Brief Motivational Interventions for College Drinkers: What We Still Need to Know
Article first published online: 10 MAR 2010
© 2010 American Psychological Association. Published by Wiley Periodicals, Inc., on behalf of the American Psychological Association
Clinical Psychology: Science and Practice
Volume 17, Issue 1, pages 72–76, March 2010
How to Cite
O’Connor, R. M. and Stewart, S. H. (2010), Brief Motivational Interventions for College Drinkers: What We Still Need to Know. Clinical Psychology: Science and Practice, 17: 72–76. doi: 10.1111/j.1468-2850.2009.01195.x
- Issue published online: 10 MAR 2010
- Article first published online: 10 MAR 2010
- Received October 7, 2009; accepted October 8, 2009.
- brief interventions;
- college drinking;
- mechanisms of change;
- mediators of change
[Clin Psychol Sci Prac 17: 72–76, 2010]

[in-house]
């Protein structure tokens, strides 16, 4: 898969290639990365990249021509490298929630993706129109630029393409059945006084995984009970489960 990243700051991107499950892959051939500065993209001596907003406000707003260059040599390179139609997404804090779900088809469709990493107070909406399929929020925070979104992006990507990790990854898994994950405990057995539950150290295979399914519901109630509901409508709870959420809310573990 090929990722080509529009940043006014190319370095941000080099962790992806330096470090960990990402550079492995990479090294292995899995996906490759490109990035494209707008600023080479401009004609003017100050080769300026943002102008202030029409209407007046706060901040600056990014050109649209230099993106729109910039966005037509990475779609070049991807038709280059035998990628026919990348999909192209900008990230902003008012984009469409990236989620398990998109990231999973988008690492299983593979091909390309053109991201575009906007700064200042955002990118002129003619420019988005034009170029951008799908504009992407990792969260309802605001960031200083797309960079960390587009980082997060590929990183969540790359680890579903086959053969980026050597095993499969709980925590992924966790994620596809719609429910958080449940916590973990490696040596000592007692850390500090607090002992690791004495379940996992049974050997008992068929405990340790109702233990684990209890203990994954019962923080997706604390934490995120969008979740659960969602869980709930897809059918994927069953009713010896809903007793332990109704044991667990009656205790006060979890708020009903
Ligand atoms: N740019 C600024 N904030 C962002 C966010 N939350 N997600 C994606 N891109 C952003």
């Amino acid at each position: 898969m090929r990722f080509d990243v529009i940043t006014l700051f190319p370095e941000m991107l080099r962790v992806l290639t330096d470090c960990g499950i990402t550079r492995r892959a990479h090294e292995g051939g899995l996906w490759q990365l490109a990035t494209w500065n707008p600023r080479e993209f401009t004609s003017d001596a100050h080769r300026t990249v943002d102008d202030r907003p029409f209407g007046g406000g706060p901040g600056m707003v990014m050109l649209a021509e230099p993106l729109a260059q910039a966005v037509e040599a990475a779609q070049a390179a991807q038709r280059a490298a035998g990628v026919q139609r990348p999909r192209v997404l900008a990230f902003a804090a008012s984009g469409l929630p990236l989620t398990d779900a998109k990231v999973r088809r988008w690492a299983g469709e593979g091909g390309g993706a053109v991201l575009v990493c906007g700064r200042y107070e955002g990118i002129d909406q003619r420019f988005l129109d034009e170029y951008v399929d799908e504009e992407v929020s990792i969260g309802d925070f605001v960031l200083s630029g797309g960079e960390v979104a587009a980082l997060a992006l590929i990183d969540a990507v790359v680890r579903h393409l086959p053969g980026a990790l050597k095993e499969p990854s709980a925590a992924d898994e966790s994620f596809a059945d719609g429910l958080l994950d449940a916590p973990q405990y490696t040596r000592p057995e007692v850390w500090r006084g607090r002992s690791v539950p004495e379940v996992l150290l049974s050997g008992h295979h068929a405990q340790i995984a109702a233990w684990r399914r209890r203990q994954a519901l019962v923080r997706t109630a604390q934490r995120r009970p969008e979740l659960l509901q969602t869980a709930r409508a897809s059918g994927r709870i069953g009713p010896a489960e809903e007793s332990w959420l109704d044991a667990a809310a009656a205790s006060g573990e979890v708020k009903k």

Isolating the mechanisms of change that lead to reduced risk for heavy drinking by college students—a high-risk population—will permit development of succinct, targeted, and thereby more effective interventions. Examinations of currently used empirically supported brief interventions provide a starting point for identifying mediators (i.e., mechanisms) of change. Extrapolating from such work, it appears that there may be utility in using face-valid and possibly gender-specific interventions. In moving forward, it behooves clinical researchers to continue to draw on theory to identify potential proximal predictors of change. Continuing to think broadly will allow us to not only refine the current content of brief interventions but also open up the opportunity to introduce new components to treatment.